In a world where the rights of nonbinary and genderqueer people are often under threat, I have been reflecting on some of the oddities of western European languages which appear to have gender at their grammatical core.
Gender and gendered language is instilled in us early on. As a school pupil learning the basics of French grammar, it didn’t strike me as odd (though it since has) that the verb tables so rigorously drilled into me - je suis, tu es, il est, elle est - did not include an option for those who identify as neither male nor female.
I may have experienced a moment of surprise on learning, at eleven years old, that according to the language objects had a gender too. I’ve often wondered since who actually decided that the bottle from which wine is drunk is feminine but that the glass is masculine. What is even odder about some languages is that, in the animal kingdom, a creature may take a feminine definite article regardless of its biological sex. Thus, in Italian, a fox takes a feminine definite article, la volpe*. Italian horses, on the other hand, are apparently all males. Then we have the reflexive verbs, and the adjectives; for example, again in French, one is either “content” or “contente”, depending on one’s gender, and cannot simply be “happy”.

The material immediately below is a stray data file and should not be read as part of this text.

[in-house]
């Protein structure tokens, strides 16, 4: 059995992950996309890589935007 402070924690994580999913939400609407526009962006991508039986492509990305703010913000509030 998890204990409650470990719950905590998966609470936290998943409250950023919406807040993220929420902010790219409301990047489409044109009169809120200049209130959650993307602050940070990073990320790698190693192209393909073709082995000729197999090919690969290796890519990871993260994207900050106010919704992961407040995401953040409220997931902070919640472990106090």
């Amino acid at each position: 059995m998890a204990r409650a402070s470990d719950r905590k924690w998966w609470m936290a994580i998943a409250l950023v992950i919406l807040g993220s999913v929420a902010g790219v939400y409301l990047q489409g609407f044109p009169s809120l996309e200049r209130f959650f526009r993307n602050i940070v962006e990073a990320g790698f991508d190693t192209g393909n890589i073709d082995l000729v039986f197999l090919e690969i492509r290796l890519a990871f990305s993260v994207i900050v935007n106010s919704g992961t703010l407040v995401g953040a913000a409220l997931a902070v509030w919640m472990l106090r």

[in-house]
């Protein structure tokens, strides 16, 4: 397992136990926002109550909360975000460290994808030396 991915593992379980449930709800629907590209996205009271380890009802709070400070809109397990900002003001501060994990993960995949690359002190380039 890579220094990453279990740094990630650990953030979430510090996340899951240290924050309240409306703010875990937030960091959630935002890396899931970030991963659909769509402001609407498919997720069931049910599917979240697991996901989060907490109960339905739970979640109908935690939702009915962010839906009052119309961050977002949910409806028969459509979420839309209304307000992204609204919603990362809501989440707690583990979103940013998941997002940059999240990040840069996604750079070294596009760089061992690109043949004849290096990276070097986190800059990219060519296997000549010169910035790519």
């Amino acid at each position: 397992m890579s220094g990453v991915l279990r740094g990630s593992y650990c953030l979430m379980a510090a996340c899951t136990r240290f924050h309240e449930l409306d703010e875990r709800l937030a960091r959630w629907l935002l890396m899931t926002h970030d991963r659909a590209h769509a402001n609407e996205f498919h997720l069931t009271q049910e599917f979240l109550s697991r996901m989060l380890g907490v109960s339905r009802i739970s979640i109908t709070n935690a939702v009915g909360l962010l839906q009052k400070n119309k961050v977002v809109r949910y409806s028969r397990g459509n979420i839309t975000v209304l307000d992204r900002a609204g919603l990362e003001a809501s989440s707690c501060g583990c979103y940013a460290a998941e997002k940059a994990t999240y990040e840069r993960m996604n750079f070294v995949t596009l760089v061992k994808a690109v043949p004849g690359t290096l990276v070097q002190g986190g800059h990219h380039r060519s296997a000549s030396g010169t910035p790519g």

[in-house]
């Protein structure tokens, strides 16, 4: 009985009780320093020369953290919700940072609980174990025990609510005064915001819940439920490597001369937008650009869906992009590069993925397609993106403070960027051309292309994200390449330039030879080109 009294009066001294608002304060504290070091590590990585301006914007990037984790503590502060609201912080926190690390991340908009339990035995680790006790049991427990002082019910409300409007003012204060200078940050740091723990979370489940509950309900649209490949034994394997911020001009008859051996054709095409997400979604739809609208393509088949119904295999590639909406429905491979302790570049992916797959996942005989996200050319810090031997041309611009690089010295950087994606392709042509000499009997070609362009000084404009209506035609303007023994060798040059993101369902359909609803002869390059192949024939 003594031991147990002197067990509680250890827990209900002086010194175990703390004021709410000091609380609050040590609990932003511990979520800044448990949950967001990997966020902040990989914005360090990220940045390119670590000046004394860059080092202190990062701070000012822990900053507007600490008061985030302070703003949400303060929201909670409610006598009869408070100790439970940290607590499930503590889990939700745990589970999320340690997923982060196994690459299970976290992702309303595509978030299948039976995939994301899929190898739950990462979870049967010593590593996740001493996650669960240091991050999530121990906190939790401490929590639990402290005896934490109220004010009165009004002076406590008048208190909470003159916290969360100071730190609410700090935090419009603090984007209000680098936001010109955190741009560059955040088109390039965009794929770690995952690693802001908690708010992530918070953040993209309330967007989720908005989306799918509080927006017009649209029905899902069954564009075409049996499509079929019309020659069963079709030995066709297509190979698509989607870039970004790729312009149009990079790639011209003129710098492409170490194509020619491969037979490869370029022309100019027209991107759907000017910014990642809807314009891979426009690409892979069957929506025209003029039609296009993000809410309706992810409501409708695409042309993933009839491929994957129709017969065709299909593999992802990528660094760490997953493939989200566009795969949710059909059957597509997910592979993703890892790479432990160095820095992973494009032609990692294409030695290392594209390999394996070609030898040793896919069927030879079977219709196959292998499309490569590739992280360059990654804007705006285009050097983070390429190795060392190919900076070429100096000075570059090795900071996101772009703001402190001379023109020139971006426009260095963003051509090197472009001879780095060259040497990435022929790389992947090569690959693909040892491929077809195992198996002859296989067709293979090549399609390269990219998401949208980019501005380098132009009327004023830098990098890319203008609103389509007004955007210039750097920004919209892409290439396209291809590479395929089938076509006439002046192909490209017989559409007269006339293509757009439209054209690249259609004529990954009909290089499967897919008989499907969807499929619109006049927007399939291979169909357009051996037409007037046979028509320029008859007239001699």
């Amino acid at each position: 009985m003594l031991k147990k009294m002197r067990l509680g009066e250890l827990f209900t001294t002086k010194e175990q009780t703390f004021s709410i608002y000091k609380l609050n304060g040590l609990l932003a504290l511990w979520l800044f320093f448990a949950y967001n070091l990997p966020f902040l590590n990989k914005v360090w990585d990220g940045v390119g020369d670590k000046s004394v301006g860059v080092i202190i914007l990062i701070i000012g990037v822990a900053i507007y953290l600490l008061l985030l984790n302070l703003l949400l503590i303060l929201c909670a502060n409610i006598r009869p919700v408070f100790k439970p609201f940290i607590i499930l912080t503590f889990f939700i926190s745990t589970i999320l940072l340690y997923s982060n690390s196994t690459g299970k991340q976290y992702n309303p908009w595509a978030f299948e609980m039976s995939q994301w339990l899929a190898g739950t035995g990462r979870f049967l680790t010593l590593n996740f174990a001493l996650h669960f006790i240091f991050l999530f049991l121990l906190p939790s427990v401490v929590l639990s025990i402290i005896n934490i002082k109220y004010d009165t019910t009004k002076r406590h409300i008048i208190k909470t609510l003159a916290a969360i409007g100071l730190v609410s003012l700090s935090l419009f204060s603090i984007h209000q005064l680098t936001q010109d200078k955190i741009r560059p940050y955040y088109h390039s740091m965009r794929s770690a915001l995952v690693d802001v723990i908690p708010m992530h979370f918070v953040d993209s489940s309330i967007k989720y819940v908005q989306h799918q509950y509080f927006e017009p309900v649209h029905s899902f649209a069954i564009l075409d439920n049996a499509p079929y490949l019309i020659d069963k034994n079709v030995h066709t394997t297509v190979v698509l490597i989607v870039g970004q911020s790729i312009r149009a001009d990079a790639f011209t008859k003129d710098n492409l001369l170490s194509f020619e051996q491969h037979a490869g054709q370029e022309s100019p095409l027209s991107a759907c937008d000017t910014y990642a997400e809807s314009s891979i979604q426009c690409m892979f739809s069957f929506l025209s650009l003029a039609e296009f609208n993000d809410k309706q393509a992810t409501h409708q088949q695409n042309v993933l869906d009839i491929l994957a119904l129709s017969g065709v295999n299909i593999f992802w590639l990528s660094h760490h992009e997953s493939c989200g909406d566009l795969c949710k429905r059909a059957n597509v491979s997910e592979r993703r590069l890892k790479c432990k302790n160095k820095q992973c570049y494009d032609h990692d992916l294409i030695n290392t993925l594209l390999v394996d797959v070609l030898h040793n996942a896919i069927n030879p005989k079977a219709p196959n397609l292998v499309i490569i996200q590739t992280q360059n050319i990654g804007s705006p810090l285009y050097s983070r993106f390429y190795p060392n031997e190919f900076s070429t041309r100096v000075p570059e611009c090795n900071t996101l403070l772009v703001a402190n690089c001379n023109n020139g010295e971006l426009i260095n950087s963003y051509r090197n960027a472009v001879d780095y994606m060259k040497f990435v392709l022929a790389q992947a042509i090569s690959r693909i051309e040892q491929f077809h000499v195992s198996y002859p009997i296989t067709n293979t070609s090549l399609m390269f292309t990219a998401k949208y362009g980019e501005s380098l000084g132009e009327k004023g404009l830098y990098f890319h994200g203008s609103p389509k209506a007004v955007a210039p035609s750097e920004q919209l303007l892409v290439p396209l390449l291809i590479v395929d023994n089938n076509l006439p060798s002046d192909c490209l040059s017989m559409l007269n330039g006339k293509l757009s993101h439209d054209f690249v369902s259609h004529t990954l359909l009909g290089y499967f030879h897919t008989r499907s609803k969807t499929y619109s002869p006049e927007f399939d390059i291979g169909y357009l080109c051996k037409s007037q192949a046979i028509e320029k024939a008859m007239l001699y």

The German language has a third gender: neuter. The masculine definite article (“the”), for example, is der, the feminine is die, and the neuter form is das. But the language still appears to have strict and complicated rules about how objects are assigned their genders; the neuter form has little to do with distancing the language from gendered connotations. However, in German, the pronoun “xier” has now been introduced and is gaining traction, equivalent to the English “they”.
As an aside, several French words are feminine because, coming from Latin and being neuter plural, they ended in "a". Lexicographers mistook them for feminine plural!